The corresponding author of a paper on testicular cancer is telling readers to discount a figure after she learned it may have been manipulated.
Although that one figure in the 2005 paper in the British Journal of Cancer may be problematic, the authors found data to support the other figures, and its conclusions.
This isn’t the first time first author Kerry Manton has faced questions over her data — in 2012, one of her papers was retracted following an investigation by her institution, the Queensland University of Technology. And in 2014, QUT repaid a $275,000 grant after finding Manton
failed to fulfill (her) responsibilities in relation to the responsible dissemination of research findings and that this, coupled with a failure to correct the errors, constituted research misconduct.
Here’s the corrigendum for “Hypermethylation of the 5′ CpG island of the gene encoding the serine protease Testisin promotes its loss in testicular tumorigenesis:”
Continue reading Suspicions of data manipulation lead to correction of testicular cancer paper
A group of researchers at Istanbul University has swiftly retracted a paper they published in March in the British Journal of Cancer once it became clear that they were using the wrong antibody.
Here’s the notice for “Clinical significance of p95HER2 overexpression, PTEN loss and PI3K expression in p185HER2-positive metastatic breast cancer patients treated with trastuzumab-based therapies:” Continue reading Researchers retract breast cancer study after realizing they were using the wrong antibody
A group at the University of Texas Southwestern that retracted five papers last year has retracted one more, and has had a paper subjected to an Expression of Concern at the request of the school’s dean.
Here’s the retraction notice for “DNA methylation-associated inactivation of TGFβ-related genes, DRM/Gremlin, RUNX3, and HPP1 in human cancers,” originally published in the British Journal of Cancer and cited 51 times, according to Thomson Scientific’s Web of Knowledge:
Continue reading Cancer biology group notches sixth retraction, and earns an Expression of Concern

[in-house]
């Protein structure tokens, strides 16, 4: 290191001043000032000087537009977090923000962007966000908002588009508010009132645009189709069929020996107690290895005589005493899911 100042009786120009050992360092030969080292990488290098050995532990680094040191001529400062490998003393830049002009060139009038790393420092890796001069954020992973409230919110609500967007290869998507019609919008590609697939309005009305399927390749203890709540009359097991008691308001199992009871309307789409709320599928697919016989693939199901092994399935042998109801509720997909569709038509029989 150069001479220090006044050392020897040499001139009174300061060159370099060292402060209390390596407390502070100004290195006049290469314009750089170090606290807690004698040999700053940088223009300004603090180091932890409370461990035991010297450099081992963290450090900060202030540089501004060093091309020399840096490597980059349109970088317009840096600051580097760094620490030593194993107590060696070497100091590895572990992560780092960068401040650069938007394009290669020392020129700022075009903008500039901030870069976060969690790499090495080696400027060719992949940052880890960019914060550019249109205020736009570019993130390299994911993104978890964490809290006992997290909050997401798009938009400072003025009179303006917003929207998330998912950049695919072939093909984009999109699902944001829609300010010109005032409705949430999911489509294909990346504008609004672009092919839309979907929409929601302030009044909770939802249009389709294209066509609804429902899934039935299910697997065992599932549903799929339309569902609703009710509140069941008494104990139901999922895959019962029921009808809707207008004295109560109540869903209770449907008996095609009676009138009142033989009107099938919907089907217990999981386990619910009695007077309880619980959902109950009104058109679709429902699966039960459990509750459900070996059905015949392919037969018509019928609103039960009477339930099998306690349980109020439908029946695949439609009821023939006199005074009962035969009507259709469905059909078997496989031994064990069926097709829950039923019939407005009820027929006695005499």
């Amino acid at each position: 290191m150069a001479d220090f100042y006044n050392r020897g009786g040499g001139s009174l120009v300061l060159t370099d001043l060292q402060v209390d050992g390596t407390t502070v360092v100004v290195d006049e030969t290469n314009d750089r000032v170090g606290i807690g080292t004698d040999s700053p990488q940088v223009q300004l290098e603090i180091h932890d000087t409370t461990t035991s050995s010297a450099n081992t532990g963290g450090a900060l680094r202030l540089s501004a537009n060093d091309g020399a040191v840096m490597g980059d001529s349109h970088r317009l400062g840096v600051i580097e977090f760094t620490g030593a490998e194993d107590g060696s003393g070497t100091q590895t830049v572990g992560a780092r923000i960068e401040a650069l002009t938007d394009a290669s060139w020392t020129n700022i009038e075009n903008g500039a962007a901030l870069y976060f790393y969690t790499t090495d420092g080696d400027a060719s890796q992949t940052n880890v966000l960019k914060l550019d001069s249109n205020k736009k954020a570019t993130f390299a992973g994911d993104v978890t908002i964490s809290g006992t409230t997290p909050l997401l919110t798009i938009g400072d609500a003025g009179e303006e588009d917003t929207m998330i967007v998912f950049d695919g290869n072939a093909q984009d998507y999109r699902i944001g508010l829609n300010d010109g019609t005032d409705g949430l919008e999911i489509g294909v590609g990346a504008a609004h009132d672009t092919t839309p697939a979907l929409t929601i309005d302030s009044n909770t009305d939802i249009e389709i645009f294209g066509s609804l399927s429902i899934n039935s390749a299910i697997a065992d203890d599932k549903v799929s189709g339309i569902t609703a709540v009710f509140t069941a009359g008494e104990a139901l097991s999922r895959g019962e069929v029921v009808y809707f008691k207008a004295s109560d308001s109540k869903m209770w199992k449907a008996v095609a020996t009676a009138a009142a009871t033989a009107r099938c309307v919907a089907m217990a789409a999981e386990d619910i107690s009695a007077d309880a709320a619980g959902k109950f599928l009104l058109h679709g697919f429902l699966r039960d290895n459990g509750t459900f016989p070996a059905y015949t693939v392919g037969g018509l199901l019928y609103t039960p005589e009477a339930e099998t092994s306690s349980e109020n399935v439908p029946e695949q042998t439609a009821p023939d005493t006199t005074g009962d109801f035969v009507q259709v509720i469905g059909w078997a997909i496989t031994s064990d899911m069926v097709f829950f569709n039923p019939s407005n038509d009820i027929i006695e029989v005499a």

Last month, we brought you news that Pfizer had retracted a paper in the Journal of Clinical Oncology
purporting to show a benefit of their experimental drug for lung cancer figitumumab after discovering that its clinical lead on the project had done analyses improperly.
There’s been another retraction, of a related paper, in the British Journal of Cancer, “Pre-treatment levels of circulating free IGF-1 identify NSCLC patients who derive clinical benefit from figitumumab.” Here’s the notice: Continue reading Another retraction for Pfizer’s experimental cancer treatment figitumumab
The International Journal of Cancer, a Wiley title, has retracted a pair of articles from a group at UT Southwestern Medical Center in Dallas, for image manipulation.
The papers, from the lab of Adi Gazdar, the W. Ray Wallace Distinguished Chair in Molecular Oncology Research who is known for his massive collection of human cancer cells, were published in 2005.
The first was titled “Aberrant methylation of Reprimo in human malignancies.” According to the retraction notice: Continue reading Five retractions for cancer research team for manipulated figures
We are watching an intriguing case out of the Netherlands, involving a young researcher whose dubious results have led to the retraction of a pair of papers.
The retracted articles, which appeared in 2008 in Cancer Research and the British Journal of Cancer, come from the lab of the prominent Dutch scientist Ed Roos, of the Netherlands Cancer Institute in Amsterdam. Both papers addressed the actions of certain chemokine receptors — molecules on cell surfaces that interact with blood proteins involved in the immune response — on the behavior of tumor cells.
The first author on each paper was Joost Meijer, at the time a graduate student in Roos’ shop.
The retraction notices contain essentially the same information, although in the case of the BJC article — “Effect of the chemokine receptor CXCR7 on proliferation of carcinoma cells in vitro and in vivo” — the letter is quite personal. Dated Jan. 4, 2011, it reads: Continue reading Inability to reproduce Dutch grad student’s data prompts two retractions from the cancer lit